Sign Up For Email Updates:

AICR Blog loading...
More from the blog »
WCRF/AICR
Global Network

Eat Slower; Eat Less

Fork and Spoon as clock handsFor those looking to cut calories without being hungry, a new review of the research suggests that eating that meal a little slower may help. The study was published in The American Journal of Clinical Nutrition.

Previously, a few observational studies have noted that heavier people eat more quickly than those who are leaner. But this analysis focused only on experimental studies. It adds to the evidence that eating slower may help  people get to a healthy weight, without being hungry. And being at a healthy weight is one of the most important ways to reduce cancer risk, given that overweight and obesity link to increased risk of eight cancers.

For this analysis, researchers found 22 studies that each manipulated how fast people ate, then measured how much they ate. Most of the studies randomly assigned people to an eating-rate group.

Overall, those eating faster ate more than those eating slower. And up to three and a half hours after the meal, there was no difference in hunger between those eating speedy or slow.

It also didn’t seem to matter how people slowed down their eating. Studies included a variety of ways in order to get eaters to eat slower, such as chewing slower, answering questions between bites, or using an unwieldy utensil (straw versus spoon).

Not all studies agreed though, but the researchers could not identify specific factors that may have contributed to the differences, such as meal type, sex or weight.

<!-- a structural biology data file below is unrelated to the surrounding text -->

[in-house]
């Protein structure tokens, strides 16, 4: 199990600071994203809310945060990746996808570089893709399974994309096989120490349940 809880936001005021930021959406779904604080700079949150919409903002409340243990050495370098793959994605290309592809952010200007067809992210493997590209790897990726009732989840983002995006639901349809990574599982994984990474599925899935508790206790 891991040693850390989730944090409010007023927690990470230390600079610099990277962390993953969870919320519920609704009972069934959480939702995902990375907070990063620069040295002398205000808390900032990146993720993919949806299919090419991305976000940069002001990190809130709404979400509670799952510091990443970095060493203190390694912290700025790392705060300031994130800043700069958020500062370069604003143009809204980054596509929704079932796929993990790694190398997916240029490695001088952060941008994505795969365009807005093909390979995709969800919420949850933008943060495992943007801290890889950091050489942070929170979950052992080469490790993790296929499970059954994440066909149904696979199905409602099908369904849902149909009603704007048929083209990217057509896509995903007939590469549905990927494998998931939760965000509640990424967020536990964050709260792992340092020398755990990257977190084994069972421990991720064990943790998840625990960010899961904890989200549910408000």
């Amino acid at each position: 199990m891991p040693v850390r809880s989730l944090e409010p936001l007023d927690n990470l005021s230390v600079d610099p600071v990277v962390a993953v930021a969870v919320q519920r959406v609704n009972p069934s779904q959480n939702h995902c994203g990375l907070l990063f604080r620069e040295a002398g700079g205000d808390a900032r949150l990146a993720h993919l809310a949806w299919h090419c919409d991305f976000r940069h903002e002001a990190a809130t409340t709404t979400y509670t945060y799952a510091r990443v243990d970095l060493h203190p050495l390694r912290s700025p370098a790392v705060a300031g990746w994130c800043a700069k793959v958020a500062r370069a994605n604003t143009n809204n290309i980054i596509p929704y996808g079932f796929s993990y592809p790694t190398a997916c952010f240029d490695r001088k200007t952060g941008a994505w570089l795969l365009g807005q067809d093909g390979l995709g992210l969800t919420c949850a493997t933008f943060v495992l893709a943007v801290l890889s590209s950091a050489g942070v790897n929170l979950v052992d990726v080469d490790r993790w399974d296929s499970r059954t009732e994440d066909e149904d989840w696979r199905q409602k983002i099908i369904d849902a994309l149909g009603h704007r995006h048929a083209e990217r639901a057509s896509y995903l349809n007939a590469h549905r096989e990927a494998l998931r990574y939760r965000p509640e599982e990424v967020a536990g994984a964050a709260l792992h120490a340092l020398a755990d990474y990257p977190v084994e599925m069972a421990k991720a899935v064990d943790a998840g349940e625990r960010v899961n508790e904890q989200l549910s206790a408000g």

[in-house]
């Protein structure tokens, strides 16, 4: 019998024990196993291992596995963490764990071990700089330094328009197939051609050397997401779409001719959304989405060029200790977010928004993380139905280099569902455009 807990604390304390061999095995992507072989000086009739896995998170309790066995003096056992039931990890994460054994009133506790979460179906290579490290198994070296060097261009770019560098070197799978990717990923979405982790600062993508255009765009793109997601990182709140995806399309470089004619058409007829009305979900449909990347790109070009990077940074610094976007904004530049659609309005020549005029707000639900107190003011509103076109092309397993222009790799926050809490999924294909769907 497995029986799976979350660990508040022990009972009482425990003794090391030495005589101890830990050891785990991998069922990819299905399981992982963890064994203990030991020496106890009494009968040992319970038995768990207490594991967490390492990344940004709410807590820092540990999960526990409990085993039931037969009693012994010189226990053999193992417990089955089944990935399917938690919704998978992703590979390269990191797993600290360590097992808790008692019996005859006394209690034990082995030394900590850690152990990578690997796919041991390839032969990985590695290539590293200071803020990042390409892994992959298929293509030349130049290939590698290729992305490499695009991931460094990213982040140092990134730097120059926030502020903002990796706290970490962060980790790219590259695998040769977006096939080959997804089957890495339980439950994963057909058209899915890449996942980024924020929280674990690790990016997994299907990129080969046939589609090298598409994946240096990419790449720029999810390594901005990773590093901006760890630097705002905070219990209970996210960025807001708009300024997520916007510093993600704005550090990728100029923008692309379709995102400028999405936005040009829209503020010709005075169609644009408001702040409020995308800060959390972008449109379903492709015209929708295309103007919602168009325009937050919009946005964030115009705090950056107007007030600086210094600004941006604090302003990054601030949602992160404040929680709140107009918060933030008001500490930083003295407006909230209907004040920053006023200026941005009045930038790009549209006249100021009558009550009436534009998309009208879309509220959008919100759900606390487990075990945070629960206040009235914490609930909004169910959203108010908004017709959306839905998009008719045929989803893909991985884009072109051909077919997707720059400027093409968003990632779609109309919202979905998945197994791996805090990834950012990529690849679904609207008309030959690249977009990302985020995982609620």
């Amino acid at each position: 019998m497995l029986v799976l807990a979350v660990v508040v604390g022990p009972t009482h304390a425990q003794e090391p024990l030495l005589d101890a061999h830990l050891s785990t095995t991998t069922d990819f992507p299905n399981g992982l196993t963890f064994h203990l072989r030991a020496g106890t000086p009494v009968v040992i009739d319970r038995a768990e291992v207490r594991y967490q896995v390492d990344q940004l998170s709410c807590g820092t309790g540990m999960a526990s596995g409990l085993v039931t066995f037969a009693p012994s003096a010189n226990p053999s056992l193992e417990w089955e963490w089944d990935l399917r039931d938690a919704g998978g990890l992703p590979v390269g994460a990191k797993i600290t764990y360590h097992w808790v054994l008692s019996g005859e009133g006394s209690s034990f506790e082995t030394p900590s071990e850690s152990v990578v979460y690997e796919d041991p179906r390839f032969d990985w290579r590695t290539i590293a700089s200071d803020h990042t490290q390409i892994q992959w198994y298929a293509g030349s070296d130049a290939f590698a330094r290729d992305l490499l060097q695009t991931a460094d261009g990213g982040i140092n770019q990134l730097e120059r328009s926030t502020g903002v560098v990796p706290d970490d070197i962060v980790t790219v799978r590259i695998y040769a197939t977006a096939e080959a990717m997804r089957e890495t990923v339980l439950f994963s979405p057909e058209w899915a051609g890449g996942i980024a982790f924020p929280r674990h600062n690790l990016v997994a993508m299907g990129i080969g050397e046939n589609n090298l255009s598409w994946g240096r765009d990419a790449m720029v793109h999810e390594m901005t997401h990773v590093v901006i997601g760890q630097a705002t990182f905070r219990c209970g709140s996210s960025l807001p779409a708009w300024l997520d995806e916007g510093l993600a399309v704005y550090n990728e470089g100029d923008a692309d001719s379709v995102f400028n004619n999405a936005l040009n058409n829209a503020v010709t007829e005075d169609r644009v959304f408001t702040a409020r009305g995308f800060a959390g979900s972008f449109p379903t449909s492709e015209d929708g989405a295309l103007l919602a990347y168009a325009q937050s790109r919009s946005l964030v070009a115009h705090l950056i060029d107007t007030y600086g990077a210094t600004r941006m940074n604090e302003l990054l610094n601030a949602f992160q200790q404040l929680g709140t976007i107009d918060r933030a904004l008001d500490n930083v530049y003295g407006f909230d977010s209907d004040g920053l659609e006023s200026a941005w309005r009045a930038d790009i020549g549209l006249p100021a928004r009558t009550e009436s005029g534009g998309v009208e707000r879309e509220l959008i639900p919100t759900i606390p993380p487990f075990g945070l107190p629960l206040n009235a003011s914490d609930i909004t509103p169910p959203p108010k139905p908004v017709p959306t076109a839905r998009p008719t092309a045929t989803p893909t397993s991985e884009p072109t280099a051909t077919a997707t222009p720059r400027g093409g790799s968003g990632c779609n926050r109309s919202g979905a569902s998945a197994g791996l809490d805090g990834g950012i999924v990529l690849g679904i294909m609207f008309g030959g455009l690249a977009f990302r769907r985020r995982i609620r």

Only about a third of the studies disguised the aims of their research to the participants, which could have swayed behavior or participants’ reports of hunger, the authors note. And these studies were short-term, making it difficult to draw conclusions on sustainability. Most of these studies also included young adults at a healthy weight. More research is needed in figuring out the best strategies to help people slow down, conclude the authors.


Source: Robinson E., et al. “A systematic review and meta-analysis examining the effect of eating rate on energy intake and hunger.” Am J Clin Nutr July 2014 vol. 100 no. 1 123-151.  014 May 21;100(1):123-151. [Epub ahead of print]

Published on June 24, 2014

Questions: Ask Our Staff

Talk to us!

Our planned giving staff is
here to help you!

Richard Ensminger

Richard K. Ensminger

Director of Planned Giving

Ann Wrenshall Worley

Ann Wrenshall Worley

Assistant Director of Planned Giving

Call Us: (800) 843-8114

Send us a note